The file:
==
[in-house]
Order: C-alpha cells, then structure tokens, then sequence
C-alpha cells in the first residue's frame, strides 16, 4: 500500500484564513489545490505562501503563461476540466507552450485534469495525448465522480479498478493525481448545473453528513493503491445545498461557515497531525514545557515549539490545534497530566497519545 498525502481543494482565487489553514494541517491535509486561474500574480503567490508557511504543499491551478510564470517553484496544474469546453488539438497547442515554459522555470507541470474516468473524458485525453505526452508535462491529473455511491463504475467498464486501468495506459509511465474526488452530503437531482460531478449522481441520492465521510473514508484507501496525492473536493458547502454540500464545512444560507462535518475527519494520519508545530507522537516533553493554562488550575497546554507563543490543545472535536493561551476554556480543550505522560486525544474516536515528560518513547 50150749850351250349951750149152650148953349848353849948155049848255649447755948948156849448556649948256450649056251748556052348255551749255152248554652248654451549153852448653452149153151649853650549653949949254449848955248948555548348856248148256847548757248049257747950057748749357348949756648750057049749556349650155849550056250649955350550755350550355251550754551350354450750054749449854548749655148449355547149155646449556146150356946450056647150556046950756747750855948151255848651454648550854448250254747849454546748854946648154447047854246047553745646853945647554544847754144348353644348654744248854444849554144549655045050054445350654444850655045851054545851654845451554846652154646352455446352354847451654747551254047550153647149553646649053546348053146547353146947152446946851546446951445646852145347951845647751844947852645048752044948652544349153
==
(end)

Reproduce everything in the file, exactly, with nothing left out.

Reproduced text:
[in-house]
Order: C-alpha cells, then structure tokens, then sequence
C-alpha cells in the first residue's frame, strides 16, 4: 500500500484564513489545490505562501503563461476540466507552450485534469495525448465522480479498478493525481448545473453528513493503491445545498461557515497531525514545557515549539490545534497530566497519545 498525502481543494482565487489553514494541517491535509486561474500574480503567490508557511504543499491551478510564470517553484496544474469546453488539438497547442515554459522555470507541470474516468473524458485525453505526452508535462491529473455511491463504475467498464486501468495506459509511465474526488452530503437531482460531478449522481441520492465521510473514508484507501496525492473536493458547502454540500464545512444560507462535518475527519494520519508545530507522537516533553493554562488550575497546554507563543490543545472535536493561551476554556480543550505522560486525544474516536515528560518513547 50150749850351250349951750149152650148953349848353849948155049848255649447755948948156849448556649948256450649056251748556052348255551749255152248554652248654451549153852448653452149153151649853650549653949949254449848955248948555548348856248148256847548757248049257747950057748749357348949756648750057049749556349650155849550056250649955350550755350550355251550754551350354450750054749449854548749655148449355547149155646449556146150356946450056647150556046950756747750855948151255848651454648550854448250254747849454546748854946648154447047854246047553745646853945647554544847754144348353644348654744248854444849554144549655045050054445350654444850655045851054545851654845451554846652154646352455446352354847451654747551254047550153647149553646649053546348053146547353146947152446946851546446951445646852145347951845647751844947852645048752044948652544349153